When creating an author bio for a book proposal, it’s a good idea to start with one that you already use on your website or LinkedIn. However, it’s important to customize it to convince agents and editors that you are the ideal author for the book. Your bio should showcase how your expertise and experience make you well-suited to connect with your target audience. If you don’t have a strong platform, look for other strengths that can give you credibility with readers or help sell books, such as connections to experts or authorities in the field, a large online following, or previous success in marketing yourself and your work. It’s important to remember that the author bio is an important part of the book proposal and should be written as such.


The overview is the first section of your book proposal, but it’s best to write it last. Consider it to be a brief summary of the entire proposal, around two to three pages long. It should be persuasive and clearly present a strong case for your book. If done well, it can serve as the foundation of your query letter. My proposal template includes more detailed instructions on how to write a compelling overview.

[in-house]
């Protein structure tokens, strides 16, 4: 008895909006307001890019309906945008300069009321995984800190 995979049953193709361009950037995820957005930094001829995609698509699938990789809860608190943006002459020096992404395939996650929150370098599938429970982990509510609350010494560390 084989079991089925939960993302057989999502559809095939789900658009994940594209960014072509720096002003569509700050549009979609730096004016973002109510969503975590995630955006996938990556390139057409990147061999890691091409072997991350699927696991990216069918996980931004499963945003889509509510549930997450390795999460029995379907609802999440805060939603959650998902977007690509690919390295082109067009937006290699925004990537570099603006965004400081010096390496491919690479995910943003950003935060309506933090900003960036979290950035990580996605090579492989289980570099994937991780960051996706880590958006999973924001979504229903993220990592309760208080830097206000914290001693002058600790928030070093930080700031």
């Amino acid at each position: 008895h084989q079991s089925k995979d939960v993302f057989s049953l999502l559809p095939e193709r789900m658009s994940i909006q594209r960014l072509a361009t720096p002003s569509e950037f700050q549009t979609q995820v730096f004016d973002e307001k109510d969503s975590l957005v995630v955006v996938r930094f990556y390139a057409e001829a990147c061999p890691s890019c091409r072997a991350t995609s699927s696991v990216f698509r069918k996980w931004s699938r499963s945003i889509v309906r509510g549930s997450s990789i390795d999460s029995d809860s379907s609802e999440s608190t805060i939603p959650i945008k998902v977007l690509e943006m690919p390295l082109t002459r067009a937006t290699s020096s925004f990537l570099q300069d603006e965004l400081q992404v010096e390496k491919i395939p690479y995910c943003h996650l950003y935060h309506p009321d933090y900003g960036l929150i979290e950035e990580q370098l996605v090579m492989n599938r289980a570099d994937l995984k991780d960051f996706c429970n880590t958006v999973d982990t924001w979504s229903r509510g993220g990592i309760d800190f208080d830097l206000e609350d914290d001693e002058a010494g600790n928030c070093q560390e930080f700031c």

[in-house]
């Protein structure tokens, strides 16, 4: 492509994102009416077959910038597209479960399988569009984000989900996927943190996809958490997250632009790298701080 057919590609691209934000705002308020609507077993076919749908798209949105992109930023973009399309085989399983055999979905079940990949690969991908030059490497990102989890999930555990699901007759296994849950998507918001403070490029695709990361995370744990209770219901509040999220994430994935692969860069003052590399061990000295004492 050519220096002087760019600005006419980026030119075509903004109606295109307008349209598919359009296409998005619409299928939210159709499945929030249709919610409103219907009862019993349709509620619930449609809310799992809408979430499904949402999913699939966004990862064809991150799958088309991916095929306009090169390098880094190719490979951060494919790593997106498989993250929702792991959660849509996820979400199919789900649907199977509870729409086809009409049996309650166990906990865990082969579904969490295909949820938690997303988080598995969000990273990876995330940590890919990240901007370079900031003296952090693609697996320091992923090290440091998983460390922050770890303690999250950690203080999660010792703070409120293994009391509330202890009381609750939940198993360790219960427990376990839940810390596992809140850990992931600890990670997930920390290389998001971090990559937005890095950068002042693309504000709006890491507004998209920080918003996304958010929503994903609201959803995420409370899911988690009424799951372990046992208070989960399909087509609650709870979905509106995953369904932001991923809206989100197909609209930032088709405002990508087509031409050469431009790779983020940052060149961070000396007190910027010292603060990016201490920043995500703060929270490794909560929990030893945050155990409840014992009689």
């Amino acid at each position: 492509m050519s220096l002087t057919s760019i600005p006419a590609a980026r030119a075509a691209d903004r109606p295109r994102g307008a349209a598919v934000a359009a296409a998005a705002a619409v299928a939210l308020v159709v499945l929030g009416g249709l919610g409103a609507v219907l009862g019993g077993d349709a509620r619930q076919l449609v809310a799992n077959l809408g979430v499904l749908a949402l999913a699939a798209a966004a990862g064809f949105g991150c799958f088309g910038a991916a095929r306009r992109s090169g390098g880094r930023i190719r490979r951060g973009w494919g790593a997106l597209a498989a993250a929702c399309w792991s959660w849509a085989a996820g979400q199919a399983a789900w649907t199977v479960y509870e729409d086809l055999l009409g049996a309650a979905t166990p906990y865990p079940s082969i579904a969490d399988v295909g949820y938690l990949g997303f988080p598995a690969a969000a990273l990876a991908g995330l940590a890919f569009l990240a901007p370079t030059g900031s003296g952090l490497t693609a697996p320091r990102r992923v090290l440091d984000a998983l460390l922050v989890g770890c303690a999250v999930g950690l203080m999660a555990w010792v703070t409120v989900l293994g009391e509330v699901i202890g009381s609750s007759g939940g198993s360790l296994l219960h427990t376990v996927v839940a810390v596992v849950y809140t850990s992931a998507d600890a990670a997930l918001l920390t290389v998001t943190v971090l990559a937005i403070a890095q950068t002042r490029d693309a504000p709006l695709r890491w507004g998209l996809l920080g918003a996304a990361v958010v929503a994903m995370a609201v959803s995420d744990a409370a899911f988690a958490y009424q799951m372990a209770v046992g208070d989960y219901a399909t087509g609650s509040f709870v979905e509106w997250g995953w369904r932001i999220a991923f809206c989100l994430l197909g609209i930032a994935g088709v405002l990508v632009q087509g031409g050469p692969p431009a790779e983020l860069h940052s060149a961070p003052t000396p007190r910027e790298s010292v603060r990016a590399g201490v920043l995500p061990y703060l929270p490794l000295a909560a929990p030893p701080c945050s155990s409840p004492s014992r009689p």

Chapter outline and/or table of contents

When creating a book proposal, it’s important to include an outline or table of contents for your book. A chapter outline works well for narrative or detailed works, especially those that are text-heavy and expected to be 80,000 words or more. In the chapter outline, provide a brief summary of the main idea, information, or story presented in each chapter. It’s recommended to keep the chapter outline under 3,000 words. If an outline is not suitable for your book’s content, use a table of contents. And if you want to use both, that’s acceptable as well. The most important thing is to demonstrate how your book’s concept will unfold from start to finish and to strongly convey the scope and range of the material covered in your book.

Sample chapters